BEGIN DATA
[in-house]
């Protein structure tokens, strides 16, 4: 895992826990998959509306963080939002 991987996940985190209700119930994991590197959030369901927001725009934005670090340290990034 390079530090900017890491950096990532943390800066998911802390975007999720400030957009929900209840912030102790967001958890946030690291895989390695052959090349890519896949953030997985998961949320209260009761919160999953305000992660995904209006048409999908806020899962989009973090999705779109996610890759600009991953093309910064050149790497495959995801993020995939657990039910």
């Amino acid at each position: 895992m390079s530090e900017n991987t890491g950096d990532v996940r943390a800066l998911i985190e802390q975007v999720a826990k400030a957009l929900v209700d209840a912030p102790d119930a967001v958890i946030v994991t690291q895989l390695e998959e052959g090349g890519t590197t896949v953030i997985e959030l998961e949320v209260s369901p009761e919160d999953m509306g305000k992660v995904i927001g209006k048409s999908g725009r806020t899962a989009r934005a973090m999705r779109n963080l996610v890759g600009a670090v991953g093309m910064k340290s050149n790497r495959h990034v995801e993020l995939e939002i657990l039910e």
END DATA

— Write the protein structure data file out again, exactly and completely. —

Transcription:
[in-house]
């Protein structure tokens, strides 16, 4: 895992826990998959509306963080939002 991987996940985190209700119930994991590197959030369901927001725009934005670090340290990034 390079530090900017890491950096990532943390800066998911802390975007999720400030957009929900209840912030102790967001958890946030690291895989390695052959090349890519896949953030997985998961949320209260009761919160999953305000992660995904209006048409999908806020899962989009973090999705779109996610890759600009991953093309910064050149790497495959995801993020995939657990039910």
């Amino acid at each position: 895992m390079s530090e900017n991987t890491g950096d990532v996940r943390a800066l998911i985190e802390q975007v999720a826990k400030a957009l929900v209700d209840a912030p102790d119930a967001v958890i946030v994991t690291q895989l390695e998959e052959g090349g890519t590197t896949v953030i997985e959030l998961e949320v209260s369901p009761e919160d999953m509306g305000k992660v995904i927001g209006k048409s999908g725009r806020t899962a989009r934005a973090m999705r779109n963080l996610v890759g600009a670090v991953g093309m910064k340290s050149n790497r495959h990034v995801e993020l995939e939002i657990l039910e």